Pentagon Unveils Plan For "Pre-Emptive Strike" On North Korea

Tyler Durden's picture

Just hours after Trump made his famously heated vow to unleash "fire and fury" on North Korea if provocations by the Kim regime continued, the US Air Force issued a very clear statement in which it explicitly said that it was "ready to fight tonight", launching an attack of B-1 bombers if so ordered:

“How we train is how we fight and the more we interface with our allies, the better prepared we are to fight tonight,” said a 37th EBS B-1 pilot. “The B-1 is a long-range bomber that is well-suited for the maritime domain and can meet the unique challenges of the Pacific.”

Now, according to an NBC report, it appears that the B-1 pilot was dead serious, as the Pentagon has unveiled a plan for a preemptive strike on North Korean missile sites with bombers stationed in Guam, once Donald Trump gives the order to strike. Echoing what we said yesterday that war "under any analysis, is insanity", the preemptive strike plan is viewed as the "best option available" out of all the bad ones:

"There is no good option," a senior intelligence official involved in North Korean planning told NBC News, but a unilateral American bomber strike not supported by any assets in the South constitutes "the best of a lot of bad options."

The attack would consist of B-1 Lancer heavy bombers located on Andersen Air Force Base in Guam, a senior acting and retired military officials told NBC news.

Of all the military options … [President Donald Trump] could consider, this would be one of the two or three that would at least have the possibility of not escalating the situation,” retired Admiral James Stavridis, former Supreme Allied Commander Europe and an NBC News analyst, said.

Why the B-1?

Military sources told NBC News that the internal justification for centering a strike on the B-1 is both practical and intricate. The B-1 has the largest internal payload of any current bomber in the U.S. arsenal. A pair of bombers can carry a mix of weapons in three separate bomb bays — as many as 168 500-pound bombs — or more likely, according to military sources, the new Joint Air-to-Surface Standoff Missile — Extended Range (JASSM-ER), a highly accurate missile with a range of 500 nautical miles, allowing the missile to be fired from well outside North Korean territory.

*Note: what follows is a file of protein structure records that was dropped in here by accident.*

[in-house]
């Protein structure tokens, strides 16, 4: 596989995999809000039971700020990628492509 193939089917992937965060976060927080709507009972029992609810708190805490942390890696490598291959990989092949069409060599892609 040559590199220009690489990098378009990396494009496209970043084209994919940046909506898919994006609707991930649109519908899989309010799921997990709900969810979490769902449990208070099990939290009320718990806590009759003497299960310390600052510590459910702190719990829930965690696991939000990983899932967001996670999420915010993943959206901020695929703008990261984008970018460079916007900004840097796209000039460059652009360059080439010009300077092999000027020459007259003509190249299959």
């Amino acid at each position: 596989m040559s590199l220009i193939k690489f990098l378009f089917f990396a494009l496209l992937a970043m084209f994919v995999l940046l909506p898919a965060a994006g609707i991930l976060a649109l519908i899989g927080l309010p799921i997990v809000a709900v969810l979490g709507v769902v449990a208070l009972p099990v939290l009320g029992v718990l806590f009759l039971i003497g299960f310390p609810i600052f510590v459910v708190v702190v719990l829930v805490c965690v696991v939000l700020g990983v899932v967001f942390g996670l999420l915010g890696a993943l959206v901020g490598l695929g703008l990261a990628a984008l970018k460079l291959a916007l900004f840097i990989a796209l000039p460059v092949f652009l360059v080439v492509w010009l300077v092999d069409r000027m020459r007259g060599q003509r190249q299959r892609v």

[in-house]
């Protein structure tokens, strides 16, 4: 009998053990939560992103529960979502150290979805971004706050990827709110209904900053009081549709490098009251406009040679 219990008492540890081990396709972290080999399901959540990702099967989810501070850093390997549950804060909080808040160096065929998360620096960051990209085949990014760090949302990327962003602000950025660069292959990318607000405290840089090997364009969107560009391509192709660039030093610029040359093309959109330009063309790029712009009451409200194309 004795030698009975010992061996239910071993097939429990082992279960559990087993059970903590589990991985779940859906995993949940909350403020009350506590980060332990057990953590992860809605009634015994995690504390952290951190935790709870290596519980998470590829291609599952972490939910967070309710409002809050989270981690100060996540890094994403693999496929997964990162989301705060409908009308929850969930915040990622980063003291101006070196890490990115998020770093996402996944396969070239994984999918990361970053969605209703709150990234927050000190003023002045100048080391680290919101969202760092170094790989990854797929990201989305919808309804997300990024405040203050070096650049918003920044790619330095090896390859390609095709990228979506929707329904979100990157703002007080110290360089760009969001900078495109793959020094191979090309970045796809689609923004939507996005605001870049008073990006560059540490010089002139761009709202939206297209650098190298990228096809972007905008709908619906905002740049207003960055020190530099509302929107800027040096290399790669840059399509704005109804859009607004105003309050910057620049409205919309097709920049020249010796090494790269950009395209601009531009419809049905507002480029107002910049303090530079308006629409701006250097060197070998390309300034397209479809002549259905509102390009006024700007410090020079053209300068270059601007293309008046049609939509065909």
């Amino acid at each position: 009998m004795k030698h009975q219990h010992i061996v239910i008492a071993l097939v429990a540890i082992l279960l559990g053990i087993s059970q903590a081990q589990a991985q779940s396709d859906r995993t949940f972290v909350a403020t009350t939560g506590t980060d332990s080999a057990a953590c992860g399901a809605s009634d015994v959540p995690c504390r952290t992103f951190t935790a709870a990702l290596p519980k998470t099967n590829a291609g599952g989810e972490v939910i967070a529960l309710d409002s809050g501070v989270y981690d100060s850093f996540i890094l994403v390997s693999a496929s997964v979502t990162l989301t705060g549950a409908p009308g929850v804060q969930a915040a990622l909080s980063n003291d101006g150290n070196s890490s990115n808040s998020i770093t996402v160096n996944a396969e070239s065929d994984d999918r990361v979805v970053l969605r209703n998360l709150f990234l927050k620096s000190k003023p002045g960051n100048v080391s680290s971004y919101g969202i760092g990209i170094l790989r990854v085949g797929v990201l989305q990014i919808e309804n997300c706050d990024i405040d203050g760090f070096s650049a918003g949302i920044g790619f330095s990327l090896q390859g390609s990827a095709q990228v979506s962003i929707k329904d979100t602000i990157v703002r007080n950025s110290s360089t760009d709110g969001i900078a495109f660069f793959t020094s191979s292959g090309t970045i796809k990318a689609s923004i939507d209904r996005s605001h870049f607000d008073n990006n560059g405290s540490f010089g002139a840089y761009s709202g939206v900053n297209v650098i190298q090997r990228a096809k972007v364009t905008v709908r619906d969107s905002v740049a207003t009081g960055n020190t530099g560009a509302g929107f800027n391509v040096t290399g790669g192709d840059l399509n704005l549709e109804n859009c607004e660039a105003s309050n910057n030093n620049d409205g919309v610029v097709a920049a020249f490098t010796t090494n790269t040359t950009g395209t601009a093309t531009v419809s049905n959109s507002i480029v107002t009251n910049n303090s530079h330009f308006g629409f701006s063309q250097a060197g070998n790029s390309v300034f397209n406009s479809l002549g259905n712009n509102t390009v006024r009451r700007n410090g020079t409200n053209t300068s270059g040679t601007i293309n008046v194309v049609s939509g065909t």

There is another important consideration: according to one senior military officer, "the B-1 has also been selected because it has the added benefit of not being able to carry nuclear weapons. Military planners think that will signal China, Russia, and Pyongyang that the U.S. is not trying to escalate an already bad situation any further."

The plan explains why in recent weeks pairs of B-1s have conducted 11 practice runs of a similar mission since the end of May, the last taking place on Monday, around the time Trump and Kim were exchanging unpleasantries in the media, with the training has accelerated since May, according to officials. In an actual mission, NBC notes that the non-nuclear bombers would be supported by satellites and drones and surrounded by fighter jets as well as aerial refueling and electronic warfare planes.

There are currently at least six B-1 bombers on Andersen Air Force base, which is located some 3,200km from North Korea. If given the command, these strategic bombers would target around two dozen North Korean "missile-launch sites, testing grounds and support facilities" according to sources cited by NBC.

Asked about the B-1 bomber plan, two U.S. officials told NBC News that the bombers were among the options under consideration but not the only option. NBC points out that "action would come from air, land and sea — and cyber."

Of course, as we elaborated yesterday, striking North Korea is certain to prompt an immediate and deadly response that could involve targets as near as Seoul, just 40 miles from the border, or as far away as Andersen AFB, according to Adm. Stavridis.